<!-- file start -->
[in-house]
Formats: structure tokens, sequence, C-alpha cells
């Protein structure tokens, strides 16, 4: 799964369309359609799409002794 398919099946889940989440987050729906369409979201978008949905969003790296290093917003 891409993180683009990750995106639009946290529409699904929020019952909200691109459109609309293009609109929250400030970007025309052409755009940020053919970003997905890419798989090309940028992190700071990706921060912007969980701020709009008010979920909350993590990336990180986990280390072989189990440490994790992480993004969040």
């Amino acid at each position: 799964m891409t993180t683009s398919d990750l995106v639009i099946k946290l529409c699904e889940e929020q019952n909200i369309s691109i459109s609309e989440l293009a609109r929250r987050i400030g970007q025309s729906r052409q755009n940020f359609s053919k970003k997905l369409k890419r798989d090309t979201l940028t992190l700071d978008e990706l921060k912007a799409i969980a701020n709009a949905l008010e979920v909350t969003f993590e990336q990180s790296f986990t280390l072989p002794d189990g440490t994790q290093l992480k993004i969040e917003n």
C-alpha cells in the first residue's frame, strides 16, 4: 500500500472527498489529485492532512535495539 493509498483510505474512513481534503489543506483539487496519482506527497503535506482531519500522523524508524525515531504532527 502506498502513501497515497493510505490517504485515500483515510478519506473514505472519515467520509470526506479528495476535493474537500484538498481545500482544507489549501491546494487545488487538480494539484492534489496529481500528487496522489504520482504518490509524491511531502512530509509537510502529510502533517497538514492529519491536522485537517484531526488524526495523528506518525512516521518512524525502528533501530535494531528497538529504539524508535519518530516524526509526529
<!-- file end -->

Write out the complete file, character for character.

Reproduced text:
[in-house]
Formats: structure tokens, sequence, C-alpha cells
């Protein structure tokens, strides 16, 4: 799964369309359609799409002794 398919099946889940989440987050729906369409979201978008949905969003790296290093917003 891409993180683009990750995106639009946290529409699904929020019952909200691109459109609309293009609109929250400030970007025309052409755009940020053919970003997905890419798989090309940028992190700071990706921060912007969980701020709009008010979920909350993590990336990180986990280390072989189990440490994790992480993004969040």
């Amino acid at each position: 799964m891409t993180t683009s398919d990750l995106v639009i099946k946290l529409c699904e889940e929020q019952n909200i369309s691109i459109s609309e989440l293009a609109r929250r987050i400030g970007q025309s729906r052409q755009n940020f359609s053919k970003k997905l369409k890419r798989d090309t979201l940028t992190l700071d978008e990706l921060k912007a799409i969980a701020n709009a949905l008010e979920v909350t969003f993590e990336q990180s790296f986990t280390l072989p002794d189990g440490t994790q290093l992480k993004i969040e917003n």
C-alpha cells in the first residue's frame, strides 16, 4: 500500500472527498489529485492532512535495539 493509498483510505474512513481534503489543506483539487496519482506527497503535506482531519500522523524508524525515531504532527 502506498502513501497515497493510505490517504485515500483515510478519506473514505472519515467520509470526506479528495476535493474537500484538498481545500482544507489549501491546494487545488487538480494539484492534489496529481500528487496522489504520482504518490509524491511531502512530509509537510502529510502533517497538514492529519491536522485537517484531526488524526495523528506518525512516521518512524525502528533501530535494531528497538529504539524508535519518530516524526509526529